IAS Fellow, January-March 2022
Professor Britt Kramvig works at UiT The Arctic University of Norway. She is a respected scholar and her interdisciplinary activities include philosophy, geography and art. Professor Kramvig has been a fellow at The Center for Advanced Study on the topic of Arctic Domestication in the Era of Anthropocene. For the last four years, she has been part of the Resource Extraction and Sustainable Arctic Communities, A Nordic Centre of Excellence (rexsac.com), Mediating Arctic Geographies https://www.mediatedarcticgeographies.com and the Nordic project OCTA Sámi Art and Social Communities. She is a member of the Norwegian Scientific Academy for Polar research and holds a seat in IASC seat in the working-group Social and Human. In 2019 she together with two colleges (Henriksen, Hydle) editing the book Recognition, Reconciliation and Restoration: Applying a Postcolonial Understanding in Social Work and Healing, Oslo: Orkana forlag.
In the year to come she will work on several following projects including: Taking Back the Museums- Opening the Space of Community Museums to Recover the Art of Indigenous People (2021-2025) where the aim is to work with both indigenous communities in Sápmi and Mexico to engage with museal practice of Indigenous people in the places where they live and in that way strengthen their community based knowledge, autonomy and self-esteem; and New Sámi Renaissance: Nordic Colonialism, Social Change and Indigenous Cultural Policy (2021-2024) which aims to strengthen Sámi self-determination and cultural revitalization through better understanding of the complex social, political and economic forces which are reshaping the politics of indigeneity within Nordic countries; and several articles on Sámi Art, land- & soundscape and (de)colonialism.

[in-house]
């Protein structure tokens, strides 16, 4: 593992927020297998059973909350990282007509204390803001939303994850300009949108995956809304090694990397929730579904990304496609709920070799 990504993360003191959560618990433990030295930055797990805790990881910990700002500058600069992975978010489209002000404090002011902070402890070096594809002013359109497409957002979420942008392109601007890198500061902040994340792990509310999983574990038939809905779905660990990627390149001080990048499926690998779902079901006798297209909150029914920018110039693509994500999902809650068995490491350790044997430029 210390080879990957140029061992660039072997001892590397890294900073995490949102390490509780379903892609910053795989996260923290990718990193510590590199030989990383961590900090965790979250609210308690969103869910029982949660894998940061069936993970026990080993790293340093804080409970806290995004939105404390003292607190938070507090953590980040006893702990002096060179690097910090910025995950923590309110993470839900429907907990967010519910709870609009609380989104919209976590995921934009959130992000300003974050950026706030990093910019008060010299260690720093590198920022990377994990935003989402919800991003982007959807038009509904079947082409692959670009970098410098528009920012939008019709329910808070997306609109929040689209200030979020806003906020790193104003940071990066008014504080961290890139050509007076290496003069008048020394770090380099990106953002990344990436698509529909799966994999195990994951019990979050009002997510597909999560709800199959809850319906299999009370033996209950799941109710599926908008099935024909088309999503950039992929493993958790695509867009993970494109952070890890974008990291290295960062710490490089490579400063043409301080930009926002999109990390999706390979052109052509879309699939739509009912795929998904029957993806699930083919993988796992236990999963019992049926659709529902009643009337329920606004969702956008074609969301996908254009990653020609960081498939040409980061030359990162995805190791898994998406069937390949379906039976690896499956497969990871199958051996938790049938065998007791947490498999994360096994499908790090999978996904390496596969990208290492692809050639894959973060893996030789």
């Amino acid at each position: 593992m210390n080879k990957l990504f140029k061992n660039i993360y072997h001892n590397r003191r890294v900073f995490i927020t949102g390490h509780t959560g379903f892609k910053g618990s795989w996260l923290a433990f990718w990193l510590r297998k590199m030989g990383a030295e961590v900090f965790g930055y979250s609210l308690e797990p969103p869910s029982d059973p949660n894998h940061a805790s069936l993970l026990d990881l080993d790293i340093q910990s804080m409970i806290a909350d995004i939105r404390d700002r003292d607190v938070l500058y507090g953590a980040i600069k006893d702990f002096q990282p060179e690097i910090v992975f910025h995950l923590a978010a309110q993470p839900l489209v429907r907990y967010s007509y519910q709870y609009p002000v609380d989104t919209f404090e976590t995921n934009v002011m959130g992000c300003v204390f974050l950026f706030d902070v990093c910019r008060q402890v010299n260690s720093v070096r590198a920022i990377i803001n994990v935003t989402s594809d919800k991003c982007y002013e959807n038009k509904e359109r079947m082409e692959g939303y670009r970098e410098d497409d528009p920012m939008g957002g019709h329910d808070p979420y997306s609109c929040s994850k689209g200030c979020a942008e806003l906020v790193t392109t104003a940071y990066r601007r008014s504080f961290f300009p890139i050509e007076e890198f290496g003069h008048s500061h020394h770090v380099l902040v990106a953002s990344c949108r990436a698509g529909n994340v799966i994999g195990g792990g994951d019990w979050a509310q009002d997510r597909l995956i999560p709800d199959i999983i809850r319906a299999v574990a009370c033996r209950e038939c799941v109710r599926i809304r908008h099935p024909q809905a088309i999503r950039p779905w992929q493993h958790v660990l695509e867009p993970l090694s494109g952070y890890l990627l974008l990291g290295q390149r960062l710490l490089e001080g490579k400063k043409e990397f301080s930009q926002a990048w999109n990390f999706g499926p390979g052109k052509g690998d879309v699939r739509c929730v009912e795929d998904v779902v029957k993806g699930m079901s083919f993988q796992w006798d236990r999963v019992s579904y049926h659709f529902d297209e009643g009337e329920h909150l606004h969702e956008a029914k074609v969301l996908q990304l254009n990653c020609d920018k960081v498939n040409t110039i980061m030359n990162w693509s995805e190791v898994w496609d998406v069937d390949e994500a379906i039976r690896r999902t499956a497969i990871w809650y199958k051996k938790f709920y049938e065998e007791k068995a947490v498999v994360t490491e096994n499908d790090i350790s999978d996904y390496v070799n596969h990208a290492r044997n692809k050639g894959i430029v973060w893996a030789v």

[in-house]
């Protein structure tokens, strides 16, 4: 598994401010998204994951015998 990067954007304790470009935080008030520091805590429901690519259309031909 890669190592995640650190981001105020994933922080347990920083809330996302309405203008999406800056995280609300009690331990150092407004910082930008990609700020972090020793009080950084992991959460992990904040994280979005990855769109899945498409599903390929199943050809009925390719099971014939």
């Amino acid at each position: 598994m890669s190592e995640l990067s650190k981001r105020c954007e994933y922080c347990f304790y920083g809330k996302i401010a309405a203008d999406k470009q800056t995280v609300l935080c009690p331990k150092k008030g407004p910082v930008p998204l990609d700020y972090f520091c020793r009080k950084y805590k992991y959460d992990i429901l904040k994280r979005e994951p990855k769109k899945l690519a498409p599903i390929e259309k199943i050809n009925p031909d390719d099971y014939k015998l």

Professor Kramvig has worked closely with internationally recognized scholars such as Helen Verran (philosophy) and John Law (STS). Her broad international network is also apparent from her publication record, which reflects collaborative skills. She has a unique ability to draw on multiple fields and theoretical traditions, while remaining consistent and grounded in her own scholarly work and her projects reflect these interdisciplinary relations including philosophy, geography and arts. Her broad and nuanced insight into Sámi and indigenous issues as well as art and sound, will benefit the research environment in Durham.
During her stay at Durham University, Professor Kramvig will engage with research on Arctic sea- and soundscape through focusing on the multiple encounters with whales as well as on stories that indigenous peoples of the North tell about the whales. In her ongoing research on whales, she works with natural scientists as well as sound artists. She has also worked with sound artists Jana Winderen and Sámi sound artist Margrethe Pettersen. During her time in Durham, Professor Kramvig will continue her ongoing research on Indigenous stories of whales. Her interdisciplinary orientation and her practice of collaborative methodologies will be valuable for the Exploring Arctic Soundscapes project. Her common research interests with members of the project, and as an expert of Indigenous ontologies, ecologies, aesthetics and storytelling, she will contribute to the scientific dialogue.